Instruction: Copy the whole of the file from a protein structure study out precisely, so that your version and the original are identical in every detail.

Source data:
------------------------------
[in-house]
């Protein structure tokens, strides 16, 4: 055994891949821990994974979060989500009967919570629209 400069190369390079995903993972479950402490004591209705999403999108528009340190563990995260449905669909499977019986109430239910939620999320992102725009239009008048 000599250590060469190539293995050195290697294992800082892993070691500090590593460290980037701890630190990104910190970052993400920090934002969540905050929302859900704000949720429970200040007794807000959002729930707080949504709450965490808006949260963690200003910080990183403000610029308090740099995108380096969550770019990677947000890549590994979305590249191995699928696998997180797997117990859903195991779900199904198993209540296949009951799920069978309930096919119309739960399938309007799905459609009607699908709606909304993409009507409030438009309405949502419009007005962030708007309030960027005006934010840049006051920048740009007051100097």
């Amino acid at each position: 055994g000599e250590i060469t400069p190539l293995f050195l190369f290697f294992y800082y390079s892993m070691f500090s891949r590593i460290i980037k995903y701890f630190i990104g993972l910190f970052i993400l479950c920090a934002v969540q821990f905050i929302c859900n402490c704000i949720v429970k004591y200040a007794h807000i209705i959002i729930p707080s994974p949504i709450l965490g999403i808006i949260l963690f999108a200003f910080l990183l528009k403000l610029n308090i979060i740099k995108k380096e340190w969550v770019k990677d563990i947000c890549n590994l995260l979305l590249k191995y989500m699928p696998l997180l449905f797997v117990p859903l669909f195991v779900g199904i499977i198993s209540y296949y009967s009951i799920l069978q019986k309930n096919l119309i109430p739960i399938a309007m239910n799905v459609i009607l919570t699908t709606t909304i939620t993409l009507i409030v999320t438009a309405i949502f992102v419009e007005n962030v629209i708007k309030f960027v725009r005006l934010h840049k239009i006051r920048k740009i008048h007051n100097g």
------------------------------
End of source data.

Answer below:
[in-house]
């Protein structure tokens, strides 16, 4: 055994891949821990994974979060989500009967919570629209 400069190369390079995903993972479950402490004591209705999403999108528009340190563990995260449905669909499977019986109430239910939620999320992102725009239009008048 000599250590060469190539293995050195290697294992800082892993070691500090590593460290980037701890630190990104910190970052993400920090934002969540905050929302859900704000949720429970200040007794807000959002729930707080949504709450965490808006949260963690200003910080990183403000610029308090740099995108380096969550770019990677947000890549590994979305590249191995699928696998997180797997117990859903195991779900199904198993209540296949009951799920069978309930096919119309739960399938309007799905459609009607699908709606909304993409009507409030438009309405949502419009007005962030708007309030960027005006934010840049006051920048740009007051100097």
């Amino acid at each position: 055994g000599e250590i060469t400069p190539l293995f050195l190369f290697f294992y800082y390079s892993m070691f500090s891949r590593i460290i980037k995903y701890f630190i990104g993972l910190f970052i993400l479950c920090a934002v969540q821990f905050i929302c859900n402490c704000i949720v429970k004591y200040a007794h807000i209705i959002i729930p707080s994974p949504i709450l965490g999403i808006i949260l963690f999108a200003f910080l990183l528009k403000l610029n308090i979060i740099k995108k380096e340190w969550v770019k990677d563990i947000c890549n590994l995260l979305l590249k191995y989500m699928p696998l997180l449905f797997v117990p859903l669909f195991v779900g199904i499977i198993s209540y296949y009967s009951i799920l069978q019986k309930n096919l119309i109430p739960i399938a309007m239910n799905v459609i009607l919570t699908t709606t909304i939620t993409l009507i409030v999320t438009a309405i949502f992102v419009e007005n962030v629209i708007k309030f960027v725009r005006l934010h840049k239009i006051r920048k740009i008048h007051n100097g």